In trying to help developers understand code we have made sure to listen to what they have to say. We’ve noticed that many developers utilize UML style diagrams to try to understand code. However many problems exist with existing tools. I have tried using a number of UML tools and found that the reverse-engineering capabilities in the majority of them were not helpful for understanding tasks. They focus on designing tasks; reverse-engineering capabilities often just end up showing convoluted pictures and lots of useless information. Even developers that commonly use these tools ask us how to best understand code. Of course there are many solutions to this problem and the solution varies depending on the situation.

It is important to think about which specific perspectives you need to understand. Is the structure of the codebase in a state of disrepair and needs attention? Or are underlying code concepts, features, and logic the most important? There seem to be three main types of diagrams people use to help visually understand code.

The Mile High View: A layered architectural diagram can be really helpful to know how the main concepts in a project are related to one another. They provide a good starting point when other resources are unavailable. Examining the relationships between packages in a project can provide a good sense of where the most important code lies. They can also give insight into projects and packages that are poorly named or organized in a counterintuitive way.

A layered diagram showing how the different components of Apache Log4J are related. You can clearly see that the components varia, chainsaw,and jmx build on top of the core interfaces and logger class along with support utils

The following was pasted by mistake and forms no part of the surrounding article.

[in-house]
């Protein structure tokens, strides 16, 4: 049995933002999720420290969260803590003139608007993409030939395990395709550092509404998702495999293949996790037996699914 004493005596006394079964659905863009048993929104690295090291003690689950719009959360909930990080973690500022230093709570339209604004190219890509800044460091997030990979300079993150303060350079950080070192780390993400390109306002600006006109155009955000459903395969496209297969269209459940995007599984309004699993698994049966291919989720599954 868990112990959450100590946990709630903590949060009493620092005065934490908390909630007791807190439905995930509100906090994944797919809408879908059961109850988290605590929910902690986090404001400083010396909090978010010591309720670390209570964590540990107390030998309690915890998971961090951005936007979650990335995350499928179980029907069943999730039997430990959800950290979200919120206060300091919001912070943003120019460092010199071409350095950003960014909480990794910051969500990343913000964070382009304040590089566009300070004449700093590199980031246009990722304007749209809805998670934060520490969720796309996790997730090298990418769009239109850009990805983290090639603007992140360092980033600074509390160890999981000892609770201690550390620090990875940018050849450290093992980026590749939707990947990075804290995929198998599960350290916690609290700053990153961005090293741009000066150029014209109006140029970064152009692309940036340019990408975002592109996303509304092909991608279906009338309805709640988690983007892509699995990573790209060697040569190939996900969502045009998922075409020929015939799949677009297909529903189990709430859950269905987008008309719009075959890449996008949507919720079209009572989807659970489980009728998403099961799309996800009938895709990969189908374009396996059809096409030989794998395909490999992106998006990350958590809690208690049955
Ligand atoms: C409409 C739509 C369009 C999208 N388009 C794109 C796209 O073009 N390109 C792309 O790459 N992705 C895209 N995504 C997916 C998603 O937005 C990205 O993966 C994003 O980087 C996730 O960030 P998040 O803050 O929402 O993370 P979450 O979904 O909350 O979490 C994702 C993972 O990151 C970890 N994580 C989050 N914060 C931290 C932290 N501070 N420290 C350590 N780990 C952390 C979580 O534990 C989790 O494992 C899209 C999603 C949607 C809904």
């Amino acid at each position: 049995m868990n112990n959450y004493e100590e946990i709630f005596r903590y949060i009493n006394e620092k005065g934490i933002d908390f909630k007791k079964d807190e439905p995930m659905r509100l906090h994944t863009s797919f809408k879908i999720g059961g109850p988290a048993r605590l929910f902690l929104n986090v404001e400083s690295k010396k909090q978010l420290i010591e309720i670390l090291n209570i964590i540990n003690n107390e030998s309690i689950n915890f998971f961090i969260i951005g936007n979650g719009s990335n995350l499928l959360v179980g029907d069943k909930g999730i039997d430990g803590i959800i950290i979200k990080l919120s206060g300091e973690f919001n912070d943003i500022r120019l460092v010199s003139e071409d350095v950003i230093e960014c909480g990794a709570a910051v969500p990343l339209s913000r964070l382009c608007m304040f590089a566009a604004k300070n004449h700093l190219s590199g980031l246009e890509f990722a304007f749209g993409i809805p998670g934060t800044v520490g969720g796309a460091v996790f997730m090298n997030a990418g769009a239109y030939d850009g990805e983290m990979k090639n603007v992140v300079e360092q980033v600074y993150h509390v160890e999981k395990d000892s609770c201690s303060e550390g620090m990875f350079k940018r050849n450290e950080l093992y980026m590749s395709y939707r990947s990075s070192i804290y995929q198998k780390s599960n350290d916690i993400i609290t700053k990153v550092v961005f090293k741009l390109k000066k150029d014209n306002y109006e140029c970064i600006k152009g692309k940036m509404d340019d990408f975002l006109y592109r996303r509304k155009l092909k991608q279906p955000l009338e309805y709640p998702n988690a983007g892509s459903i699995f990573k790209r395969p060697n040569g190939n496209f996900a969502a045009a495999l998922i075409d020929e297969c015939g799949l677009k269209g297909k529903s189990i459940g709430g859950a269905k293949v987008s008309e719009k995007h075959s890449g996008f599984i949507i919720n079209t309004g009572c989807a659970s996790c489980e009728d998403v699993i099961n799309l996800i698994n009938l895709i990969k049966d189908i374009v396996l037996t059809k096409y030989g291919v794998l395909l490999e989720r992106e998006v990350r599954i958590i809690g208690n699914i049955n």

The Core: It is important to try to figure out how the code works with regards to the main concepts. Class diagrams are exceptionally useful here. Pen-and-paper works often enough, but tools can not only speed up the process but also help you save and share such diagrams. Inheritance relationships as well as class structure can become immediately apparent with a well constructed class diagram. By limiting the scope of your diagram to a specific concept you can easily avoid the problem of overwhelming, “everything but the kitchen sink” style diagrams.

A Class diagram showing the heirarchy model of Apache HttpClient. Specifically, the Http Methods package showing all the HttpRequest Classes. Notice that the POST and PUT requests inherit from HttpEntityEnclosingRequestBase where as GET and others do not.

Key Use Cases: By tracing at least one key use case for your app you can gain a great deal of insight. You likely can get the most important use cases from anyone on your team, and stepping through them will be really helpful. Most IDE’s provide helpful solutions for quickly navigating the source. This can often be helpful for simple logic but more complex scenarios may require sequence diagrams. Some sequence diagramming tools allow you to focus on the most important aspects of the logic you are interested in. Complex sequences of method calls, conditionals, and loops can often be reduced to an elegant diagram that will illuminate any potential bugs or unintended consequences of your code.

A sequence diagram describing the procedure for searching a Lucene 3.0 index. Notice that the collect method is inside an anonymous inner class (Collector) and is responsible for actually outputting the results of the search.

When originally confronted with the problem of understanding code visually I was left unsatisfied by the array of tools currently available. Many showed too much information or were difficult to use and were therefore unhelpful for understanding code. Some say that code is inherently unable to be visualized in a useful way. We at Architexa are intent on challenging this belief. We have attempted to address the problems inherent in understanding a complex codebase by creating an easy to use dynamic visualization tool. Let us know your thoughts.